2 MSM doesn't realise this is Rupert Murdoch's last #GeneralElection after 40 years of interference and corruption of British democracy.
3 I have no doubt that the Tories will win the #GeneralElection ...too many people are afraid to vote for something different and better.
4 No more sleeps. Less than 7 hours to show if the latest 7 point Conservative poll predicted lead holds true #generalelection
5 Me toooo, hell yeah we're gonna make a difference \xed\xa0\xbd\xed\xb2\xaa\xed\xa0\xbc\xed\xbf\xbc\xed\xa0\xbd\xed\xb2\x81\xed\xa0\xbc\xed\xbf\xbb #GeneralElection https://t.co/DCas5Y8Q46
6 Go Gary #GeneralElection #GE2017 #VoteLabour #VoteConservative #VoteTory #VoteForChange #ForTheMany #VoteLibDem… https://t.co/thJDlDZgdC
 favorited favoriteCount replyToSN created truncated replyToSID
1 FALSE 0 <NA> 2017-06-07 23:59:31 FALSE <NA>
2 FALSE 13 <NA> 2017-06-07 23:59:12 FALSE <NA>
3 FALSE 0 <NA> 2017-06-07 23:58:45 FALSE <NA>
4 FALSE 0 <NA> 2017-06-07 23:58:23 FALSE <NA>
5 FALSE 1 <NA> 2017-06-07 23:58:03 FALSE <NA>
6 FALSE 0 <NA> 2017-06-07 23:57:35 TRUE <NA>
 id replyToUID
1 872603961286684678 <NA>
2 872603881125154816 <NA>
3 872603769795727360 <NA>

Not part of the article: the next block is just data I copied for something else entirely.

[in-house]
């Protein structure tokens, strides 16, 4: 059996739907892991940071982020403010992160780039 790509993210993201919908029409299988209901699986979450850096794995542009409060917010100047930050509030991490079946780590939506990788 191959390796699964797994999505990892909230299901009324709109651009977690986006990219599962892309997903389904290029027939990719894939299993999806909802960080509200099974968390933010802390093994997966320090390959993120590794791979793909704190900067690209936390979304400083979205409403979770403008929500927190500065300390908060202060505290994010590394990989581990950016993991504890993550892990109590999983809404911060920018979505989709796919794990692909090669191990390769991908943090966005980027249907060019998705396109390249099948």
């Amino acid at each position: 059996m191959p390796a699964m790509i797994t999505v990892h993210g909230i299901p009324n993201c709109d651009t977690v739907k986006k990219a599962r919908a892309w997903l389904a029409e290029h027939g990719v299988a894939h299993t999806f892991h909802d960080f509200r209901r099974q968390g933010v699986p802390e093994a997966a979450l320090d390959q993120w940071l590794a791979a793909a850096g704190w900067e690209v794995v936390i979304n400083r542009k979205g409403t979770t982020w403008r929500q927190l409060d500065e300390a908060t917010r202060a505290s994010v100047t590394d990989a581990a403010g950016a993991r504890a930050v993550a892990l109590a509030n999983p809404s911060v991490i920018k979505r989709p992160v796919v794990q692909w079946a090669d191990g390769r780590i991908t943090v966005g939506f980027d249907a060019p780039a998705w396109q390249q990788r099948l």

4 872603679182004224 <NA>
5 872603592368295940 <NA>
6 872603474449575936 <NA>
 statusSource
1 <a href="http://twitter.com/download/iphone" rel="nofollow">Twitter for iPhone</a>
2 <a href="http://twitter.com" rel="nofollow">Twitter Web Client</a>
3 <a href="http://twitter.com" rel="nofollow">Twitter Web Client</a>
4 <a href="http://www.echofon.com/" rel="nofollow">Echofon</a>
5 <a href="http://twitter.com/download/iphone" rel="nofollow">Twitter for iPhone</a>
6 <a href="http://twitter.com/download/iphone" rel="nofollow">Twitter for iPhone</a>
 screenName retweetCount isRetweet retweeted longitude latitude
1 whatfrandid 0 FALSE FALSE <NA> <NA>
2 TheMurdochTimes 4 FALSE FALSE <NA> <NA>
3 mattrobin140s 0 FALSE FALSE <NA> <NA>
4 juliahobsbawm 0 FALSE FALSE <NA> <NA>
5 helbigfordeyes 0 FALSE FALSE <NA> <NA>
6 theokoulouris 0 FALSE FALSE <NA> <NA>

Now let’s git rid of some unwanted information and extract only the texts.

#Extracting the text from the tweets
> tweets.text<-tweets.df$text
> head(tweets.text)

[1] "7 hours til voting time and I still don't have a clue what to do #help #GeneralElection #givemeapoliticslesson #plz"